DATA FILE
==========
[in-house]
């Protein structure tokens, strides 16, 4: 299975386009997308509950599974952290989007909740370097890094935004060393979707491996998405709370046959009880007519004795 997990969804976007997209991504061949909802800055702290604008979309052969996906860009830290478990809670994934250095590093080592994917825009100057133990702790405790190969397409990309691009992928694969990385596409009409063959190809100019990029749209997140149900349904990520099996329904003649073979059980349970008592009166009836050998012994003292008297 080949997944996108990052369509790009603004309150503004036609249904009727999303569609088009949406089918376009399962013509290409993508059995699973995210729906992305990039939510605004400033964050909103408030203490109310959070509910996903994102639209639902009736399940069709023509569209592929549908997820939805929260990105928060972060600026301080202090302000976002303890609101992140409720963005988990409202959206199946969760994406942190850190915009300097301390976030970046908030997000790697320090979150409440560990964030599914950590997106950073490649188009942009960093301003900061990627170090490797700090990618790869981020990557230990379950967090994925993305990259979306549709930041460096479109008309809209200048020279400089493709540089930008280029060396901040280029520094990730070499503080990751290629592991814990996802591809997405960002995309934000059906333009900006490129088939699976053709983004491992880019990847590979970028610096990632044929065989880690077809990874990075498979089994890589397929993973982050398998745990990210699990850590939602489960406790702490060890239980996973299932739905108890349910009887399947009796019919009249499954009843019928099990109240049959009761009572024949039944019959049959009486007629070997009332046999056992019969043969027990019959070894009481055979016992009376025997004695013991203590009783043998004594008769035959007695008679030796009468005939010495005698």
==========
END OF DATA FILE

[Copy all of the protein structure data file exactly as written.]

[in-house]
């Protein structure tokens, strides 16, 4: 299975386009997308509950599974952290989007909740370097890094935004060393979707491996998405709370046959009880007519004795 997990969804976007997209991504061949909802800055702290604008979309052969996906860009830290478990809670994934250095590093080592994917825009100057133990702790405790190969397409990309691009992928694969990385596409009409063959190809100019990029749209997140149900349904990520099996329904003649073979059980349970008592009166009836050998012994003292008297 080949997944996108990052369509790009603004309150503004036609249904009727999303569609088009949406089918376009399962013509290409993508059995699973995210729906992305990039939510605004400033964050909103408030203490109310959070509910996903994102639209639902009736399940069709023509569209592929549908997820939805929260990105928060972060600026301080202090302000976002303890609101992140409720963005988990409202959206199946969760994406942190850190915009300097301390976030970046908030997000790697320090979150409440560990964030599914950590997106950073490649188009942009960093301003900061990627170090490797700090990618790869981020990557230990379950967090994925993305990259979306549709930041460096479109008309809209200048020279400089493709540089930008280029060396901040280029520094990730070499503080990751290629592991814990996802591809997405960002995309934000059906333009900006490129088939699976053709983004491992880019990847590979970028610096990632044929065989880690077809990874990075498979089994890589397929993973982050398998745990990210699990850590939602489960406790702490060890239980996973299932739905108890349910009887399947009796019919009249499954009843019928099990109240049959009761009572024949039944019959049959009486007629070997009332046999056992019969043969027990019959070894009481055979016992009376025997004695013991203590009783043998004594008769035959007695008679030796009468005939010495005698």